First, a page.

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September 17, 2019

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What is kratom and should it be regulated?


ThorPorre / Creative Commons

A leaf of Mitragyna Speciosa, also known as kratom.

The tropical evergreen tree kratom is native to Southeast Asia. They reach about 50 feet in height, and their leaves traditionally have been used as a stimulant and as medicine. The humidity and soil of their native environment mean kratom trees can’t withstand the desert environment of Nevada.

The leaves, though, are popular here and elsewhere in the United States for pain relief and addiction treatment. Some states have made it illegal. Nevada has not.

Here’s a look at what kratom is, what it does and what the debate around it entails, and why lawmakers in Nevada are interested in the sale of it.


Kratom, Mitragyna speciosa, is a member of the coffee family, that sprouts leaves containing compounds that can have psychotropic (mind-altering) effects, according to the National Institute on Drug Abuse. Kratom’s leaves are traditionally chewed to produce stimulant effects. Some adherents liken it to a shot of espresso in plant form.

Chewing too much, too quickly, or taking a large enough dose in another way can make the plant’s opioid-like effects to kick in.

Chewing on an actual kratom leaf is rare in the U.S. because the plant does not grow here naturally. It’s available in capsule form, as an extract, gum or as a powder, which consumers can use to make tea or add to foods. The kratom leaf has a bitter flavor and its effects on humans begin about 30 minutes after consumption.

Where does it come from?

Southeast Asia — Thailand, Malaysia and Indonesia are the plant’s indigenous homeland. Kratom is illegal in Malaysia and Myanmar and only allowed for medicinal use in Thailand, but since the trees are native, stopping consumption is difficult there. It has been used for millennia in Southeast Asia by rural workers to increase productivity, reduce pain and, in some cases, as a poultice on wounds. In the U.S., people use it as a painkiller and as a self-administered addiction cure. “A lot of people come into kratom as an off-ramp to addiction,” said Kelly Dunn, owner of Urban Ice Organics in North Las Vegas.

Opioid properties

Opioids and opiates are different. Opiates are derived from the opium plant. Opioids are anything else that triggers the same brain receptors as opiates.

But not all opioids are created equal. Cheese contains casein proteins that stimulate those receptors, the same ones as morphine, though at an extremely reduced rate. Fentanyl is also a synthetic opioid. See the range?

Kratom is much closer to the cheese level of opioid receptor stimulation than the fentanyl level. Doses of more than 15 grams of kratom can have a more pronounced opioid affect, butDunn said the natural form of the plant was mild. Extracts, which Urban Ice does not produce or sell, can have more of an effect, he said.

Dunn has an issue with calling the effect of kratom a “high.”

It’s “similar to caffeine. Can you get high on a cup of coffee? Yeah, but you’re not going to be impaired,” he said.

Is it addictive?

Addiction centers and kratom acolytes disagree on this topic.

Research around kratom is lacking, and anecdotal reports show that many users have not encountered addictive experiences with its use.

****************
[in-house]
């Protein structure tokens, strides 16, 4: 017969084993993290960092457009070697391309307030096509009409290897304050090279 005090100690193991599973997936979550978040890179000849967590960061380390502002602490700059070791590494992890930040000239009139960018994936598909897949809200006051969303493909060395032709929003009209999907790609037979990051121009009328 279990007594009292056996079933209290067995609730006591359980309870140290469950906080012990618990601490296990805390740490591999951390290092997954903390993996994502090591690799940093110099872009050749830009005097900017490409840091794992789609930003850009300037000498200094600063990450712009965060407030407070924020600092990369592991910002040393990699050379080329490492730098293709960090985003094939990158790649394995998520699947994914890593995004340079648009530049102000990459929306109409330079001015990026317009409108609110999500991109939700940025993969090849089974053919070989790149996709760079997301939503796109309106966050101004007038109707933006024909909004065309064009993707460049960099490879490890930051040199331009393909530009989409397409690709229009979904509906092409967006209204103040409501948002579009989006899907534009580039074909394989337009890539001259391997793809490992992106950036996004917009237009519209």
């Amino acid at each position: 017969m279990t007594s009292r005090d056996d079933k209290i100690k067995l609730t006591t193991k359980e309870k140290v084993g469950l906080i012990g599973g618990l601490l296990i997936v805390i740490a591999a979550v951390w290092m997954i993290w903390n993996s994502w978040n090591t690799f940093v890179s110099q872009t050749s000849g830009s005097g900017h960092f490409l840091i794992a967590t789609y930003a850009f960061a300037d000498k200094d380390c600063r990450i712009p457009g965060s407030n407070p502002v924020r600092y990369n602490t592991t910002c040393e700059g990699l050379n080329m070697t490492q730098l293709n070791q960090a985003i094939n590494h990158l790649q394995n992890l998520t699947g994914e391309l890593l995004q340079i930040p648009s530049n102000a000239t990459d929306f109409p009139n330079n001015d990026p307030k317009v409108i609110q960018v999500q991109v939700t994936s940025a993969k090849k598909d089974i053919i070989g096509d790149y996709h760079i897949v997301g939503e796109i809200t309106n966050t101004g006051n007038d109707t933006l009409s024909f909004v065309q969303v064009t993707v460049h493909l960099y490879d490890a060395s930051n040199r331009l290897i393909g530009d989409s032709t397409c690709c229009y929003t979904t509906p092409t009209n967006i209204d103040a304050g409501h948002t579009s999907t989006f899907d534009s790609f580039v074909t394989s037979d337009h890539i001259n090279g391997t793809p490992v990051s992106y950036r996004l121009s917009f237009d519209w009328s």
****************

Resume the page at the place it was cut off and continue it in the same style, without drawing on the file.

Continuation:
The Mayo Clinic says kratom is not effective in treating an opioid addiction because of its own addictive effects, while other studies and organizations stop short of calling kratom addictive outright. In other words, more research is needed.

Rebecca Gasca, a lobbyist with the American Kratom Association, said the plant was not addictive.

How is it regulated?

On the federal level, kratom is not regulated.

The Food and Drug Administration warns against consuming kratom in any form until further research is done.

In August 2016, the federal Drug Enforcement Administration tried to temporarily ban kratom by using its emergency scheduling powers to define the plant as a Schedule I drug.

Thousands signed petitions to stop the scheduling and the DEA walked back its action.

Six states and Washington, D.C., have banned the plant.

Assemblymen Jim Wheeler, R-Minden, and Steve Yeager, D-Las Vegas, this year co-sponsored Assembly Bill 303 — passed by both chambers and approved by the governor— that requires vendors to make sure kratom is not mixed with another substance to the point of being “injurious to a consumer.” The bill also bans sales to consumers under the age of 18.

Wheeler said the bill was a consumer protection effort to ensure buyers get what they’re paying for.

“What we do in this building (the Nevada Legislative Building) is watch out for Nevada,” he said.

Is it dangerous?

The National Institute on Drug Abuse reports multiple deaths of people who had ingested kratom, but most involved other substances as well. The FDA came under fire in early 2018 for linking a series of deaths to kratom in which its role was uncertain.

Gasca said taking large quantities of kratom was not advised but not dangerous. “If you take it in large quantities, you’re going to get a stomachache. That’s probably going to be the biggest physical response that you experience,” she said.

Kratom mixed with other products can be dangerous because consumers don’t know what they’re consuming. It’s an issue Dunn is passionate about, and he says that buyers should have the right to know what they’re getting.

“The industry needs some guidelines. We need some regulations,” he said. “We need some enforcement too.”

Dunn said minors shouldn’t consume kratom, which he compared to other readily-available products like energy drinks.

“I feel the same way about 5-Hour Energy, Monster Energy,” he said. “I cringe at the idea that we have kids and teenagers buying those.”

This story originally appeared in the Las Vegas Weekly.